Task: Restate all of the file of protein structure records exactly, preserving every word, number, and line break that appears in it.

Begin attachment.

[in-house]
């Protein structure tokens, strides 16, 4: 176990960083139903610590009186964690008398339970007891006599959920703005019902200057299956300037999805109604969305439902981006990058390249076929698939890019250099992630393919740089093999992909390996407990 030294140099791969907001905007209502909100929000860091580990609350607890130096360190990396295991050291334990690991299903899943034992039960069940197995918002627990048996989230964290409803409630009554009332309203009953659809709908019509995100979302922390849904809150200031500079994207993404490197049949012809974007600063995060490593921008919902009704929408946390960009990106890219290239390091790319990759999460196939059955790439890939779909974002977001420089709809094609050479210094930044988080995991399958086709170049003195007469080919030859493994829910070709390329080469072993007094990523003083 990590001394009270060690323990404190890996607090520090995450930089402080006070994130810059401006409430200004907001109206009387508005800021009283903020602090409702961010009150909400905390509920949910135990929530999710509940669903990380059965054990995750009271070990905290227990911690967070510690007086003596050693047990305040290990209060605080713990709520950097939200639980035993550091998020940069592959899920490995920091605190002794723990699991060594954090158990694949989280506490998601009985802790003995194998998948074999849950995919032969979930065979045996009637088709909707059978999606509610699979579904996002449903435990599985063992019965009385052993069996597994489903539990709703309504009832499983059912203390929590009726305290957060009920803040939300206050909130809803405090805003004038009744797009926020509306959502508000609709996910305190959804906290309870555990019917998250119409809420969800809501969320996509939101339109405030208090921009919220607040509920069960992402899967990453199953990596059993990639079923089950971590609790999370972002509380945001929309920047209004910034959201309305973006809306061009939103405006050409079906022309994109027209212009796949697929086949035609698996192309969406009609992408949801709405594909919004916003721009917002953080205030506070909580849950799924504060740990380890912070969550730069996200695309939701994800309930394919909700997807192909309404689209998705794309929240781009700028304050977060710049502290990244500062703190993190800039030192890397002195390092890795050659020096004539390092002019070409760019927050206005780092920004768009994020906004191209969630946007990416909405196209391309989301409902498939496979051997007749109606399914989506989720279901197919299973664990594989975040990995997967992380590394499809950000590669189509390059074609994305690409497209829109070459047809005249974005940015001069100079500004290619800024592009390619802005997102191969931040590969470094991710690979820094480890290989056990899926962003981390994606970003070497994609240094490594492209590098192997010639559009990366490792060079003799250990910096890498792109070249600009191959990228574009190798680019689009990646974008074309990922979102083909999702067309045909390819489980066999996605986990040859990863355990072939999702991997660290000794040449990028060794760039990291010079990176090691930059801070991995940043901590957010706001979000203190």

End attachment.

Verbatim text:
[in-house]
């Protein structure tokens, strides 16, 4: 176990960083139903610590009186964690008398339970007891006599959920703005019902200057299956300037999805109604969305439902981006990058390249076929698939890019250099992630393919740089093999992909390996407990 030294140099791969907001905007209502909100929000860091580990609350607890130096360190990396295991050291334990690991299903899943034992039960069940197995918002627990048996989230964290409803409630009554009332309203009953659809709908019509995100979302922390849904809150200031500079994207993404490197049949012809974007600063995060490593921008919902009704929408946390960009990106890219290239390091790319990759999460196939059955790439890939779909974002977001420089709809094609050479210094930044988080995991399958086709170049003195007469080919030859493994829910070709390329080469072993007094990523003083 990590001394009270060690323990404190890996607090520090995450930089402080006070994130810059401006409430200004907001109206009387508005800021009283903020602090409702961010009150909400905390509920949910135990929530999710509940669903990380059965054990995750009271070990905290227990911690967070510690007086003596050693047990305040290990209060605080713990709520950097939200639980035993550091998020940069592959899920490995920091605190002794723990699991060594954090158990694949989280506490998601009985802790003995194998998948074999849950995919032969979930065979045996009637088709909707059978999606509610699979579904996002449903435990599985063992019965009385052993069996597994489903539990709703309504009832499983059912203390929590009726305290957060009920803040939300206050909130809803405090805003004038009744797009926020509306959502508000609709996910305190959804906290309870555990019917998250119409809420969800809501969320996509939101339109405030208090921009919220607040509920069960992402899967990453199953990596059993990639079923089950971590609790999370972002509380945001929309920047209004910034959201309305973006809306061009939103405006050409079906022309994109027209212009796949697929086949035609698996192309969406009609992408949801709405594909919004916003721009917002953080205030506070909580849950799924504060740990380890912070969550730069996200695309939701994800309930394919909700997807192909309404689209998705794309929240781009700028304050977060710049502290990244500062703190993190800039030192890397002195390092890795050659020096004539390092002019070409760019927050206005780092920004768009994020906004191209969630946007990416909405196209391309989301409902498939496979051997007749109606399914989506989720279901197919299973664990594989975040990995997967992380590394499809950000590669189509390059074609994305690409497209829109070459047809005249974005940015001069100079500004290619800024592009390619802005997102191969931040590969470094991710690979820094480890290989056990899926962003981390994606970003070497994609240094490594492209590098192997010639559009990366490792060079003799250990910096890498792109070249600009191959990228574009190798680019689009990646974008074309990922979102083909999702067309045909390819489980066999996605986990040859990863355990072939999702991997660290000794040449990028060794760039990291010079990176090691930059801070991995940043901590957010706001979000203190």